Around 60 Mt of coal fly ash is produced annually within the EU by coal combustion. This fly ash is utilised for about 50% in the cement and concrete industry and in civil construction works. Both applications are of low or even negative economic value. The other 50% of fly ash produced is simply dumped, a practice which is becoming more and more expensive. Actually, this does not comply with the present ideas on sustainable -economically driven management of raw materials and environment. Coal fly ash consists for more than 99% of useful components of which about 70-80% are glassy aluminium/silicon components. The potentially environment threatening heavy metals are present only in trace amounts, mainly on the shell of the particles. Looking at the proportion of the useful components and threatening ones, one should realize that there is a need to separate the useful components from the potentially threatening ones. However, the major elements, silicon and aluminium, are built in the glass phase of the fly ash. A problem is that the glass phase is surrounded by the mullite fraction, which is very difficult to distract. Another problem is that a part of the aluminium can be present in coordination states >4, which is unfavorable for the glass destruction. Thus it is important to find a method for the liberation of those components from the glass structure. In the SILEX project it will be endeavoured to increase the recovery of silicon to an industrial interesting amount (circa 80% of the silicon present in fly ash), e.g. by means of alkaline treatment, high L/S ratio's, microwave assistance and sonochemistry.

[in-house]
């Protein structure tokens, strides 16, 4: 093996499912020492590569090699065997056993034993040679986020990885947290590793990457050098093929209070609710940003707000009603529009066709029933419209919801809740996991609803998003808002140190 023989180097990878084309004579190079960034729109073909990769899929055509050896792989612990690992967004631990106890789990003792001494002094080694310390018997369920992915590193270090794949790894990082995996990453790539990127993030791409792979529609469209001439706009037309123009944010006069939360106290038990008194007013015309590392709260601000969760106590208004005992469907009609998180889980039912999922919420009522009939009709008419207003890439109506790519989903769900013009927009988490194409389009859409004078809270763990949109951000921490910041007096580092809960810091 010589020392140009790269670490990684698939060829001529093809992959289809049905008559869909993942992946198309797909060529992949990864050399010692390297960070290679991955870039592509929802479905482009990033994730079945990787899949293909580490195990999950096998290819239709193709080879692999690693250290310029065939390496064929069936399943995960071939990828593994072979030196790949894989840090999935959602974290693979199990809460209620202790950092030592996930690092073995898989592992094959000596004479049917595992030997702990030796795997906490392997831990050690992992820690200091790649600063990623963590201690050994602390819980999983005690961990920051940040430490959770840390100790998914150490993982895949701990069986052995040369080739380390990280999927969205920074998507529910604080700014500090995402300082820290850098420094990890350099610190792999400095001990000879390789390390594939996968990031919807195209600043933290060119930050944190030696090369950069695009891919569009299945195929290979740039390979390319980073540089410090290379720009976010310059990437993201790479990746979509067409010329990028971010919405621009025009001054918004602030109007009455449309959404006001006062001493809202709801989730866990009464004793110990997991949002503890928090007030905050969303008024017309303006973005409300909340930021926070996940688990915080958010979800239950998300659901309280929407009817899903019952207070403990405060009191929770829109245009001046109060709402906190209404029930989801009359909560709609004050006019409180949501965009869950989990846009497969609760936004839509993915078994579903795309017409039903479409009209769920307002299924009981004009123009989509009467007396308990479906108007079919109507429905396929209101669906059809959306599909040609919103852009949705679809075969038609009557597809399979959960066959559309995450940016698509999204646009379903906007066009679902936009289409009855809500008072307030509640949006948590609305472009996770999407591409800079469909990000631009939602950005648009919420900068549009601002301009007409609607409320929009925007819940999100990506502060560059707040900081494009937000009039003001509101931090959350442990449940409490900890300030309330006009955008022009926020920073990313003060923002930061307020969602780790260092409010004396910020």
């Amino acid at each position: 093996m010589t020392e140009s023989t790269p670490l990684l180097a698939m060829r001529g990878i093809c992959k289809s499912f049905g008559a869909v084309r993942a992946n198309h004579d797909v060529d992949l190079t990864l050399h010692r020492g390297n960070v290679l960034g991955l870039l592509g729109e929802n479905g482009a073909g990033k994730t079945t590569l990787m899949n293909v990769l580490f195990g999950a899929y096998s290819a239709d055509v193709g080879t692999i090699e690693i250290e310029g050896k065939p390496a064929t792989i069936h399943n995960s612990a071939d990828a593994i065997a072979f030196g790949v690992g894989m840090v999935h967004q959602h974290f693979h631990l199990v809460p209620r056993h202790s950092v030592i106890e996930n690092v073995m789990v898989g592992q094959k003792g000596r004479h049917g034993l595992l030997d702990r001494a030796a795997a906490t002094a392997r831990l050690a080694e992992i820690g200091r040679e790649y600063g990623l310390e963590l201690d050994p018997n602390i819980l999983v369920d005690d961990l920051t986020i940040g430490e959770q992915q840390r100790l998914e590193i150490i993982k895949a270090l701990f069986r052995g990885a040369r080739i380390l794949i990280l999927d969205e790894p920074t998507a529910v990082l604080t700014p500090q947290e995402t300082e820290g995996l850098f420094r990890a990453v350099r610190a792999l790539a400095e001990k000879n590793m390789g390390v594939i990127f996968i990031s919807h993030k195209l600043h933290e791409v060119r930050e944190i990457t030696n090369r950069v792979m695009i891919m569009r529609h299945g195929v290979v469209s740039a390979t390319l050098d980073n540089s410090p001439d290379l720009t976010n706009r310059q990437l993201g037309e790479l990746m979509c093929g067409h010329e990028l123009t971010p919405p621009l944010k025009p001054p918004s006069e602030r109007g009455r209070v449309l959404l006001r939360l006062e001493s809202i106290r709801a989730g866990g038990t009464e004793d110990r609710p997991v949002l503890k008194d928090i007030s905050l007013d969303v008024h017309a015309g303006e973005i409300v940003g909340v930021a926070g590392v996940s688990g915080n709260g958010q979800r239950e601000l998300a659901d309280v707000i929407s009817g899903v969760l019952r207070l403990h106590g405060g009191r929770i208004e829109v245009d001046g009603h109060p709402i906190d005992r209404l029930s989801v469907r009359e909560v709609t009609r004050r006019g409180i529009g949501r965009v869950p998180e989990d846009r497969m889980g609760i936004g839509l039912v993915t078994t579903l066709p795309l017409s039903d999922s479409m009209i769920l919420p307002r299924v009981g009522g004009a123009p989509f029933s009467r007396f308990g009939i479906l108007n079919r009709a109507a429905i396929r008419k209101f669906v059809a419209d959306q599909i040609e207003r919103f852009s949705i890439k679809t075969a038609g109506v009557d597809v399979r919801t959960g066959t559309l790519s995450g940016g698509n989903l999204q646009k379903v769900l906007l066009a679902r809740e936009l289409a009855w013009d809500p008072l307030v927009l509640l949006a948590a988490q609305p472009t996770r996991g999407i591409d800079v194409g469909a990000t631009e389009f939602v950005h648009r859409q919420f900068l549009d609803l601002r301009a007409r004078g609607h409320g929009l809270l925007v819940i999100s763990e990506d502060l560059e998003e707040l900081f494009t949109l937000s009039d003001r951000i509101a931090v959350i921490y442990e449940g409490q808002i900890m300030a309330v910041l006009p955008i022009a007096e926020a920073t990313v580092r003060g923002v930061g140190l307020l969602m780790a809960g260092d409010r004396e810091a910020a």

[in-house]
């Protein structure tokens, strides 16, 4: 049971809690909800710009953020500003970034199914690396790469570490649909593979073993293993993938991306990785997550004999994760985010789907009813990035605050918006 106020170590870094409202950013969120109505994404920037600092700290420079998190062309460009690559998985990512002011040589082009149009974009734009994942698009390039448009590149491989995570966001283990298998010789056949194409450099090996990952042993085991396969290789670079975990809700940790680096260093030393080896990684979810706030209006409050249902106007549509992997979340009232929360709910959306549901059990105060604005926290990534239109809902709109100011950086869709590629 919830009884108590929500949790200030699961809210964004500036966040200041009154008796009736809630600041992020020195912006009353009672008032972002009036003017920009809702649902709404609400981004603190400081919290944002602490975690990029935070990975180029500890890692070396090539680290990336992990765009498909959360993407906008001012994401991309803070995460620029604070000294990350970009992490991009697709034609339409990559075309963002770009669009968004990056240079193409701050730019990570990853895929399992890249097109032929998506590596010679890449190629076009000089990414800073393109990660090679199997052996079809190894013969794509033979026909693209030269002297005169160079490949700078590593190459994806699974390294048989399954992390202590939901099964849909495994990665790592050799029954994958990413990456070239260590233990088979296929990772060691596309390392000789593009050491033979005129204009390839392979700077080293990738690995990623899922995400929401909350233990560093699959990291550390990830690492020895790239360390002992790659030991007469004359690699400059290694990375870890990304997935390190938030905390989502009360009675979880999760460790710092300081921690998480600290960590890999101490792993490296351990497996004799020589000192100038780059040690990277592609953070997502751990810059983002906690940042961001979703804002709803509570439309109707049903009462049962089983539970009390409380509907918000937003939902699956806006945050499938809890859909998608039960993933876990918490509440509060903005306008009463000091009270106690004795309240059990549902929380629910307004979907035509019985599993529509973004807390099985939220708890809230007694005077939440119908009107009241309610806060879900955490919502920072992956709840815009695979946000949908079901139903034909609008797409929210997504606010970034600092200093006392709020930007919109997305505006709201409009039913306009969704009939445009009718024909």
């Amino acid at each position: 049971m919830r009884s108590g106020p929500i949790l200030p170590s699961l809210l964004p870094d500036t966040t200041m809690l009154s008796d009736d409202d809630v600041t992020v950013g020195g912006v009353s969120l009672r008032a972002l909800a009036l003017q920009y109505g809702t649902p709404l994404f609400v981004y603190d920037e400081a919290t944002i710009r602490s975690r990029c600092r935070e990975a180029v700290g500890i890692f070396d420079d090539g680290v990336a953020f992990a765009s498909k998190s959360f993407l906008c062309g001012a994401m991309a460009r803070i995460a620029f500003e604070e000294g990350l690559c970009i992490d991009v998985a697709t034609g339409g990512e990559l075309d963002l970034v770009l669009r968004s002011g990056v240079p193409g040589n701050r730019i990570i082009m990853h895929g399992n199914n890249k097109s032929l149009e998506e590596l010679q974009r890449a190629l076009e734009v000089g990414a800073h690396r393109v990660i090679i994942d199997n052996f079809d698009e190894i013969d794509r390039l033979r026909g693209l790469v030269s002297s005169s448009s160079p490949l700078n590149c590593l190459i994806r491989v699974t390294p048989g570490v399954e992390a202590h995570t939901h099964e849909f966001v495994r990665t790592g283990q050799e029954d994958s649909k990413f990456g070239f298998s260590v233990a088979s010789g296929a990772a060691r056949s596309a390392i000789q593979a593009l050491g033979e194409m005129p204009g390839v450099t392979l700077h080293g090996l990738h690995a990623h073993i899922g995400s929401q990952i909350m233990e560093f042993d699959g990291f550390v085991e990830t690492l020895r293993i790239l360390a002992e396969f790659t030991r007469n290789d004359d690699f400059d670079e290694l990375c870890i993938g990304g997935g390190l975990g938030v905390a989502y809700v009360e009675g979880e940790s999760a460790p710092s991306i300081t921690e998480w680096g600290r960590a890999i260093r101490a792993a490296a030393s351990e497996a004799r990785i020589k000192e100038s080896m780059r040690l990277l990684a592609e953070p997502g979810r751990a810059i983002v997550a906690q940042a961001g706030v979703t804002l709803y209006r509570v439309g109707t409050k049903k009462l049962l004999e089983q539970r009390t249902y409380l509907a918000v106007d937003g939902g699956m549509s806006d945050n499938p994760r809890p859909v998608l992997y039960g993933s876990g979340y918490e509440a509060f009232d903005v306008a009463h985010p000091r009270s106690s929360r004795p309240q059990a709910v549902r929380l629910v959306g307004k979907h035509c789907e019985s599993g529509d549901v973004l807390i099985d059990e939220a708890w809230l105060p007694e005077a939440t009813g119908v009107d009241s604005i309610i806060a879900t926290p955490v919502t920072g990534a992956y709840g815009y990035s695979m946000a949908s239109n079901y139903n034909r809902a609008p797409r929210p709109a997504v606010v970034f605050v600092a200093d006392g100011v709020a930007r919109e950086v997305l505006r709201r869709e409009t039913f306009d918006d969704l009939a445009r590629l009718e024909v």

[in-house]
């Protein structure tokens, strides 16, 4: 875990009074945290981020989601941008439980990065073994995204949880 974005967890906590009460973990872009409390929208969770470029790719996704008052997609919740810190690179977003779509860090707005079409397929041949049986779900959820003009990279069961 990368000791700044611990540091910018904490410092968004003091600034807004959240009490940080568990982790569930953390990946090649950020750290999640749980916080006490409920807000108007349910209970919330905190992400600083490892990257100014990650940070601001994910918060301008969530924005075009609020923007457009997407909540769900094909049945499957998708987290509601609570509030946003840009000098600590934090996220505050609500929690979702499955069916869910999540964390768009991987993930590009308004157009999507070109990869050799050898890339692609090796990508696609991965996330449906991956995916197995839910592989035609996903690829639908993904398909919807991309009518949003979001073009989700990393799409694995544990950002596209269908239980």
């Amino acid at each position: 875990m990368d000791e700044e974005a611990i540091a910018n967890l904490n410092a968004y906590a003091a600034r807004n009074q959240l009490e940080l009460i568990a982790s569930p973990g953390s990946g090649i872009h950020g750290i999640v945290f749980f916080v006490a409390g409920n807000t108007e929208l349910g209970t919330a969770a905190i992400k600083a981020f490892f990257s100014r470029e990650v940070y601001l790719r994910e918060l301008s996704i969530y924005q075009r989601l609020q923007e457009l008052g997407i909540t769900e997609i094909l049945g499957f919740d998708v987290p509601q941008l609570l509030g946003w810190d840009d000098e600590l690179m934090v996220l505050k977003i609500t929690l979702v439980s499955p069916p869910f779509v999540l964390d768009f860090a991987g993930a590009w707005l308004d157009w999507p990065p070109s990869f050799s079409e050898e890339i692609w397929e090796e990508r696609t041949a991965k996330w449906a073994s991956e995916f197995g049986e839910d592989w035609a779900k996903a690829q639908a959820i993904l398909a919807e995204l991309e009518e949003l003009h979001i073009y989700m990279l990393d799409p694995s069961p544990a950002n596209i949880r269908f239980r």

If the results of the project are positive: - the reuse of fly ashes could be increased - the economically interesting minerals could be produced - new sources of benefits to the producers of fly ashes would be generated - the minerals could be used on the market for environmental technoloBE97-4061
Funding SchemeCSC - Cost-sharing contracts
2628 CJ Delft